Saturday, December 3, 2016

Týden 1 meta

I know I said I would not write in English, but I think it will be really helpful for me to "journal" about my progress, and obviously this is something I should do in English. Then I can later read back through what I was thinking and feeling. It will be motivating to see my progress over time, and doing it in a public way allows for some helpful comments and feedback.

This is my very first week studying Czech "seriously." It is not my first exposure to a language with marked case. But Arabic has three cases only, and it is mainly in the written form, which was really never my forté, to be honest. I was always light years ahead of my peers in spoken ammiya. Why? It was still just as difficult, if not more.

Because it was fun. 

I know myself pretty well. I am an auditory learner. I like communicating with real human beings. My brain shuts off when it sees tables and charts of case endings and grammatical structures. The problem with cases is the "100 screens" problem.

At any given moment, I have probably 30 tabs open in my browser (which is not good, I know). At some point, I don't need more tabs. I need more screens. I need to have all of the things memorized, and all at once. And I simply do not yet.

With the internet, I have the world's largest library at my fingertips. I also have several physical Czech language textbooks. Still, rote repetition of three word sentences like, "To je matka," or, "Dáme si maso," or, "Díváme na fotku," - these are certainly necessary, but they are also really mind-numbingly boring, in any language, and even more so with the temptation of interesting, exciting, beautiful, real, authentic language.

When I was in 5th grade, during spelling tests I wrote the spelling words on one piece of paper, and on another piece of paper I drew an ongoing comic strip representing each of the spelling words in each new frame. It was a creative challenge to try to imagine a story connecting July, control, practice, naughty, straight, comet, statement, meteor, galaxy, ethnicity, commercial, financial etc. It was a hilarious game, even if I was the only one laughing.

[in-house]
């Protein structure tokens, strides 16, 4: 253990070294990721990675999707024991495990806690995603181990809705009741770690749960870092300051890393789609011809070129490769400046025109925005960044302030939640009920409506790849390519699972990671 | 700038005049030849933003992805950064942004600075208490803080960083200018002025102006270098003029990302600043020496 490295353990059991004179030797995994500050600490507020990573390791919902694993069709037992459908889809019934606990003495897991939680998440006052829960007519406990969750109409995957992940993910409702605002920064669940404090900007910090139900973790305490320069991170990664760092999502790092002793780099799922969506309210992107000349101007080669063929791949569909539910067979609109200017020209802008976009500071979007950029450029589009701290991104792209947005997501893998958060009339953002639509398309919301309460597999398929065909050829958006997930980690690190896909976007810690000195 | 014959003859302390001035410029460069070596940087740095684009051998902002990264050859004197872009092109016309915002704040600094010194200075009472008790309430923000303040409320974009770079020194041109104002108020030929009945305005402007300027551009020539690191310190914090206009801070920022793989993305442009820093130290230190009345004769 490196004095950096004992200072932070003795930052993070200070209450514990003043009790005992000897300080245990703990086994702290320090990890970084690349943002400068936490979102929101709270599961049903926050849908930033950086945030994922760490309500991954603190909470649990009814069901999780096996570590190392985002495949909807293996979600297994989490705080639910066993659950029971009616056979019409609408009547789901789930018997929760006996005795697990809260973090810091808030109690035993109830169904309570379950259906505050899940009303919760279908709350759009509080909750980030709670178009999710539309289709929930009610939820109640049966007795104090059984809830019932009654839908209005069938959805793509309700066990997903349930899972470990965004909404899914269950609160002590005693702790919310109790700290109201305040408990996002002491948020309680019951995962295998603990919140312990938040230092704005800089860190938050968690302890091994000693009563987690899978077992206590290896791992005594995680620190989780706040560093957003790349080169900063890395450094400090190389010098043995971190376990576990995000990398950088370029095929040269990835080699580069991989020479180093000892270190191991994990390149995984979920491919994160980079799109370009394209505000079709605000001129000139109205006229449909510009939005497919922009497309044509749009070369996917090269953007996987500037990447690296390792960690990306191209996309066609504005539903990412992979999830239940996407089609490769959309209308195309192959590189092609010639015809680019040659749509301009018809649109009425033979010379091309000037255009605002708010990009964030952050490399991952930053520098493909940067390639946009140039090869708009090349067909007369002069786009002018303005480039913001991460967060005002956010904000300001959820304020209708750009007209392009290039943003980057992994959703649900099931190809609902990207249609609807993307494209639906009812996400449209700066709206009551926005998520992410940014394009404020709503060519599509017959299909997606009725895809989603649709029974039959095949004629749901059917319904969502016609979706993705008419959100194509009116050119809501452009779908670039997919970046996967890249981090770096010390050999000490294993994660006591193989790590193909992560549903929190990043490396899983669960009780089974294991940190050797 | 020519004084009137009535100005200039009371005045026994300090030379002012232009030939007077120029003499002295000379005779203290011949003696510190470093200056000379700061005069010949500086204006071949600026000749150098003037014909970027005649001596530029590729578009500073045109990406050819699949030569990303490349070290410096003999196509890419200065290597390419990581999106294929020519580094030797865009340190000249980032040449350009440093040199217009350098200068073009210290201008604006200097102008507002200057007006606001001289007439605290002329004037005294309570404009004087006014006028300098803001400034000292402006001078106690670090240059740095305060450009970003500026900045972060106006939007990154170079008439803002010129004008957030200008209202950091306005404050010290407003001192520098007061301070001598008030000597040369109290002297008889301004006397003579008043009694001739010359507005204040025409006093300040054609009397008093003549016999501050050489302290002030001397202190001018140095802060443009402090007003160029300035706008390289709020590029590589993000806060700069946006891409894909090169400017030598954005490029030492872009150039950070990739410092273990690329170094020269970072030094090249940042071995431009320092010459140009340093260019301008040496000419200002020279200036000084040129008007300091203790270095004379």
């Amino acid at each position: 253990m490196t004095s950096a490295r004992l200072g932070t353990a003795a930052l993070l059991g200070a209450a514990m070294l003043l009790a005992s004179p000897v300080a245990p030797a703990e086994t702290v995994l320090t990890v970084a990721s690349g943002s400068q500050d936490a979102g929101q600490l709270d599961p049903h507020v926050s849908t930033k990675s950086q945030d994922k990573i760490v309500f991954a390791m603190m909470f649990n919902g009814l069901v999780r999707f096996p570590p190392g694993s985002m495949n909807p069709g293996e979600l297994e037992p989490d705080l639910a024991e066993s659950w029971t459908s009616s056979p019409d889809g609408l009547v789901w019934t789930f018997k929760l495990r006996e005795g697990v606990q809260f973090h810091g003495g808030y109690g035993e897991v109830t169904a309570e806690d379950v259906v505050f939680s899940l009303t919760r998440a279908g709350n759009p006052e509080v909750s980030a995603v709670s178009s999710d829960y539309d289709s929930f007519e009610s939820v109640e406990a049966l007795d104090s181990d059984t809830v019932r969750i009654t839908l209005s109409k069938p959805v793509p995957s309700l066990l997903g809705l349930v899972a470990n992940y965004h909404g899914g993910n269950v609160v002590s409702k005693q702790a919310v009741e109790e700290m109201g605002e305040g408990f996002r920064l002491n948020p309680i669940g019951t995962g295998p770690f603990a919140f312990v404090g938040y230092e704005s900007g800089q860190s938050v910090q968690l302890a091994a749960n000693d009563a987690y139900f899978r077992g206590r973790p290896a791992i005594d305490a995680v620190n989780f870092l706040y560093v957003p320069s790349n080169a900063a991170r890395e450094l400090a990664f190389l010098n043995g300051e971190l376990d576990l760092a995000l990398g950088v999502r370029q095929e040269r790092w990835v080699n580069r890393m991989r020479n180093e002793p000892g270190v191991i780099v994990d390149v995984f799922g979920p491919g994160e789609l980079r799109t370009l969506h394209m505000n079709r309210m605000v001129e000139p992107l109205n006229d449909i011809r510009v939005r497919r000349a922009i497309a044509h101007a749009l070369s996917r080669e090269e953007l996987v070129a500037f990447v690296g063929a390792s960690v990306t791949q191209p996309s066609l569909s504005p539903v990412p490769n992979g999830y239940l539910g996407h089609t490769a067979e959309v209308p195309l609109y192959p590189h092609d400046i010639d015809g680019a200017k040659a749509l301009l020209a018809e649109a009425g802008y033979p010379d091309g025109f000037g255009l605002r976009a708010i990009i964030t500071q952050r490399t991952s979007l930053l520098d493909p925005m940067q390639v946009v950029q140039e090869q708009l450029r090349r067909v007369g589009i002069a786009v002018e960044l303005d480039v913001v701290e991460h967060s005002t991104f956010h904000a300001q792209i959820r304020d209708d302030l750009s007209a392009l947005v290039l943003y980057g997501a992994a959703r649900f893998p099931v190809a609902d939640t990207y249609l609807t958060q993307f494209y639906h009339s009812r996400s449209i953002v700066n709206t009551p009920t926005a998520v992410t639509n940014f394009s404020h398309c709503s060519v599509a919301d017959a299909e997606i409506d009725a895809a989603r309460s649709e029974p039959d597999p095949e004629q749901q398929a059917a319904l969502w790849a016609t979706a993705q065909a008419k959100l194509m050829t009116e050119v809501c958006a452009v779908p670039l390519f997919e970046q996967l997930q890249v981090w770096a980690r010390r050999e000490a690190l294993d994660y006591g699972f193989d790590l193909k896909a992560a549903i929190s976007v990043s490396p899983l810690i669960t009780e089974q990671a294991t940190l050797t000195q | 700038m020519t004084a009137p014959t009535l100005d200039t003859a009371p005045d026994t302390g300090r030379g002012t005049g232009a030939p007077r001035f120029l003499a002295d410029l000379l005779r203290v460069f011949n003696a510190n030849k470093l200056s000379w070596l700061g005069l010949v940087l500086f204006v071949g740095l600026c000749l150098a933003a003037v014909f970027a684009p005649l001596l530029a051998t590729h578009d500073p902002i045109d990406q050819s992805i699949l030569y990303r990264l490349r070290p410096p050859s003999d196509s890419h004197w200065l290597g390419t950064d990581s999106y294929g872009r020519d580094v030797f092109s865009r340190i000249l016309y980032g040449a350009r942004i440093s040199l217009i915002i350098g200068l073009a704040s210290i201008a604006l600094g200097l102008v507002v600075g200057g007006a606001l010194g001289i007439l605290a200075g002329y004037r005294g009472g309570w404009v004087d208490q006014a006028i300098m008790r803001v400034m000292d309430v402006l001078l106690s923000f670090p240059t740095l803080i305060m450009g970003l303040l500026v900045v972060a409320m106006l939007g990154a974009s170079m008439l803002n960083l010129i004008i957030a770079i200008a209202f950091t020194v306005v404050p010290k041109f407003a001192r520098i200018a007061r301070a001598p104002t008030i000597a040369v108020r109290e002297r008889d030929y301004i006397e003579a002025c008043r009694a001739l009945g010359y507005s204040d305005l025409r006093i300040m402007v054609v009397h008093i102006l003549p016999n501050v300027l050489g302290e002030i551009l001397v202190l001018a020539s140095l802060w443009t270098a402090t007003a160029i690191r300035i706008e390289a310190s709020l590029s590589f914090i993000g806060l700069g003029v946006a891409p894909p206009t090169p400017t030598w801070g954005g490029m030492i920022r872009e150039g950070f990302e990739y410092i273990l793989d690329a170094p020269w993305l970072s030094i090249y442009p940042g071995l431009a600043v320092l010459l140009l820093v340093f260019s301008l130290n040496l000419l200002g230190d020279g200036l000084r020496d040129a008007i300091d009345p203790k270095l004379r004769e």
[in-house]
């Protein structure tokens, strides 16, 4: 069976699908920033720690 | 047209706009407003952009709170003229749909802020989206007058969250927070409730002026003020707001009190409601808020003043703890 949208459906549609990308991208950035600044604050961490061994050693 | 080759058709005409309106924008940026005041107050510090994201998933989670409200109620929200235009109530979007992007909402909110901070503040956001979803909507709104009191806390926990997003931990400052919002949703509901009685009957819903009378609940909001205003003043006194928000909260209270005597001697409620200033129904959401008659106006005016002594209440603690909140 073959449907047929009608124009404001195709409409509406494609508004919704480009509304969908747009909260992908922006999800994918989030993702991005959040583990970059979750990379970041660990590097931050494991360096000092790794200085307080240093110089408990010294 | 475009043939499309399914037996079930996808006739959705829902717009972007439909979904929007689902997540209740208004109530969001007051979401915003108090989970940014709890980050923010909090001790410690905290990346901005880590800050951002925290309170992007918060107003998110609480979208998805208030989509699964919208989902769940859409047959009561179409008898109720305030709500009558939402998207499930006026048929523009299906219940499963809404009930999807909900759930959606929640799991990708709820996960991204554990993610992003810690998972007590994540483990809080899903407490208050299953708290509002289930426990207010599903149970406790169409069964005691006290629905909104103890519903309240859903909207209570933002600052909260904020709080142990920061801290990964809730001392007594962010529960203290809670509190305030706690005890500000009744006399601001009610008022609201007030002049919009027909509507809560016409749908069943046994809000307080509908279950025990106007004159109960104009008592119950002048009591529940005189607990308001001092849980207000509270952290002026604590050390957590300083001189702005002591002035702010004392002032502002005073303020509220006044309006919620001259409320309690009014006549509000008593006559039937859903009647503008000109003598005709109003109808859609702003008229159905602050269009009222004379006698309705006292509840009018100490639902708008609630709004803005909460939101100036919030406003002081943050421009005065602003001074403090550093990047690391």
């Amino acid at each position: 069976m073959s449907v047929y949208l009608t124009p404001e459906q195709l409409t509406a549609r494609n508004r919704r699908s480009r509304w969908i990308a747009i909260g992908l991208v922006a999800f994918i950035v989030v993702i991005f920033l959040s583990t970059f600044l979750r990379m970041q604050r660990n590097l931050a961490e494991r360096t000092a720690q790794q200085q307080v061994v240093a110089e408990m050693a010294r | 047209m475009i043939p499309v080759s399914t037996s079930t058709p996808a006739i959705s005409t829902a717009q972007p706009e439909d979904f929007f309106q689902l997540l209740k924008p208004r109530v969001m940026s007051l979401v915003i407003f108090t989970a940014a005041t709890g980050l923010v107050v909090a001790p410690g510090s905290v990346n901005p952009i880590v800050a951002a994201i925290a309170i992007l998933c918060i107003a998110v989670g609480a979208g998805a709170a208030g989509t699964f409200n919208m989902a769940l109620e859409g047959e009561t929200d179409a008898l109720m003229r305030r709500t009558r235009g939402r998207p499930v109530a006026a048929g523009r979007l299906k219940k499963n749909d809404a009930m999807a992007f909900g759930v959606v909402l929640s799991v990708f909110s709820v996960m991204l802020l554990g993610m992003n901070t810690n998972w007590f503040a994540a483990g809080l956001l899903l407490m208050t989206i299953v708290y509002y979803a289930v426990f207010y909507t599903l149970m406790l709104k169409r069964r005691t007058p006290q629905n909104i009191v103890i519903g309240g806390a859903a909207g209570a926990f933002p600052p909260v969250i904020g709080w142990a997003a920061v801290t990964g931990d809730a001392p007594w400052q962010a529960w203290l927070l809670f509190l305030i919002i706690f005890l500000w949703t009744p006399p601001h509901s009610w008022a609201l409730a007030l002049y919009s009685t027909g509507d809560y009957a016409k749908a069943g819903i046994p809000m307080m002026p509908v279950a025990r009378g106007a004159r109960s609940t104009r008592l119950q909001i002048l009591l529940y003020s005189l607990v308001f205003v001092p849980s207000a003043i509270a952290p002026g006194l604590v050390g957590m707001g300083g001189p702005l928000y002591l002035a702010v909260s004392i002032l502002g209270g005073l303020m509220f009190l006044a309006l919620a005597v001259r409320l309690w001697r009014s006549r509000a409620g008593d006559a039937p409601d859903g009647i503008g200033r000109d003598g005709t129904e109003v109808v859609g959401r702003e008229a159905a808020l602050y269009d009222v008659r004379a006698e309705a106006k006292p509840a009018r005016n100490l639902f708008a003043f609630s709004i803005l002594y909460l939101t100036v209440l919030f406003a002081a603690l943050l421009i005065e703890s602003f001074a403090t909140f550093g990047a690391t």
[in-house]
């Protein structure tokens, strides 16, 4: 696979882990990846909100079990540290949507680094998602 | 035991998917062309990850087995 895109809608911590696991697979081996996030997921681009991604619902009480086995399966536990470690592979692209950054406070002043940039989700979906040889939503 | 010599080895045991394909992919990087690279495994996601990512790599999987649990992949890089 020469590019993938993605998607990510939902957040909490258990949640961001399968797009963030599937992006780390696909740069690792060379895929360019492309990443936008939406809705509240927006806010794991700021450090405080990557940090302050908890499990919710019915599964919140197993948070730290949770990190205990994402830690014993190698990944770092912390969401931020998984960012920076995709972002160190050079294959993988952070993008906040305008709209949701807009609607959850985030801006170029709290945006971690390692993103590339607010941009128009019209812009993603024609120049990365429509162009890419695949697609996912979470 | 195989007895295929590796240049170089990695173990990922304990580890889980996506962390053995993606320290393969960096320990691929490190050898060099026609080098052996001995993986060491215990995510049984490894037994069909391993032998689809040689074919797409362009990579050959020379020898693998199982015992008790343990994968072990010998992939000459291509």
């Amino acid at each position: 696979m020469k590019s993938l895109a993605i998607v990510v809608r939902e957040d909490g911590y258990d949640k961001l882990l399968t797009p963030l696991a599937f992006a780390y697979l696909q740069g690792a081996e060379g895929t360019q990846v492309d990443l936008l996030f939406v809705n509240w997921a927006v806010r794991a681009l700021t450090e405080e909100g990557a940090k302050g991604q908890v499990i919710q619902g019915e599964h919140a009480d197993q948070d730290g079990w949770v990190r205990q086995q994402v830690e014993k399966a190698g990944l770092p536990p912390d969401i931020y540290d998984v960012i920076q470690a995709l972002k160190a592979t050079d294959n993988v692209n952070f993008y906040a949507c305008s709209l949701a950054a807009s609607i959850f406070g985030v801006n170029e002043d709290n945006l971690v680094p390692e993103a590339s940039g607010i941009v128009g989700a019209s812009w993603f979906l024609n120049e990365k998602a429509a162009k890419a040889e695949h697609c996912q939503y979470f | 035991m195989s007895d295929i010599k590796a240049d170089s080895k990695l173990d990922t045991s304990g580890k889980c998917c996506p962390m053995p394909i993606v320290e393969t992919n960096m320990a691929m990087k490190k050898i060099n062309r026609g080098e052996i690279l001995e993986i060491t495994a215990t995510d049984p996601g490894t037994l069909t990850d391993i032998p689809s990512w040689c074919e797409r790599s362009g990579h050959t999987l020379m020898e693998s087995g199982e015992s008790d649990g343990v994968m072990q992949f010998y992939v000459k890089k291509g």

My point is that it is really necessary for me to enjoy the language learning experience, or I will quickly become discouraged and lose interest.

This cannot happen for me with Czech. I must learn it.

What motivates me:
people, relationships, ideas, laughter/jokes
seeing my progress over time
feeling good about myself

How do I like to consume language?
talking/joking with friends in person
writing back and forth with friends, especially via social media
listening to people pontificate (like my brother. It's not a conversation, but I like his monologues anyway, haha)
listening to the radio
watching movies
listening to audiobooks
reading (good) novels
In general, top-down learning is more fun for me than bottom-up learning.

I also know that the minute I start making a "schedule" for myself, that is the minute I will start to lose interest. I need structure, but it has to be "free." Otherwise, I will rebel, haha. Fortunately, I like to work hard and I am absolutely committed to this goal.

If I can trudge through find a hilarious way to gamify (at least) one grammar concept per week in a bottom-up way (this week, třeba, I learned about třeba), that leaves the rest of the week for exploring Czech from a top-town perspective. I can spend the rest of the week picking from the five different communication categories in the NCSSFL-ACTFL Global Can-Do Benchmarks (what a horribly dull name). What can possibly go wrong. Haha.

Grammar Practice
Vlog or blog a Czech grammar concept.

Interpersonal Communication
Texting with a native speaker.
Speaking with a native speaker over skype or something. I would love to do this so much.

Presentational Speaking

Presentational Writing
I really enjoy highlighting new, interesting words, putting them into a flashcard generator, practicing the flashcards, and creating interesting sentences for my blog.

Interpretive Listening
Listening to the radio and explain what I think it was about.
Listening to a song.
Watching a movie.

[Interpretive read-a-long-ing]
Listening to a story, fairy tale, or article and reading along with a text in real time.

Interpretive Reading
Reading an article and explaining what I think it was about.
Reading a text out loud.


Here is how I did in week 1:

Well, I figured out what the heck třeba means in at least two cases.

Interpersonal Communication
I had some texting/emailing conversations. It was really difficult. I felt really stupid. So I went ahead and started helping some random guy in India with his English, until he wanted to start sexting, which was highly disturbing and sad/enraging to me on many different levels. It makes me distrust the entire male species.

Presentational Speaking
Well, it looks like that is the biggest omission which I shall have to try to fill later this evening.

Presentational Writing
I wrote a lot of example sentences and made a lot of errors, some of which were hilarious. It was fun and interesting, and gives me some perspective on what works and what doesn't work.

Interpretive Listening
I wrote a dictée that I did not completely fail on every word. So there's that.
I watched Beauty and the Beast in Czech and loved it. Like, really loved it.

Interpretive Reading
I started doing this with the radio stories, and keeping track of what I understand. It's interesting.

Interpretive Read-a-long-ing
I listened to and read out loud that fairy tale, "hrnečku vař!" and yes, I am totally fully aware that it is 150 year old Czech. But it is also really fun and interesting.

No comments:

Post a Comment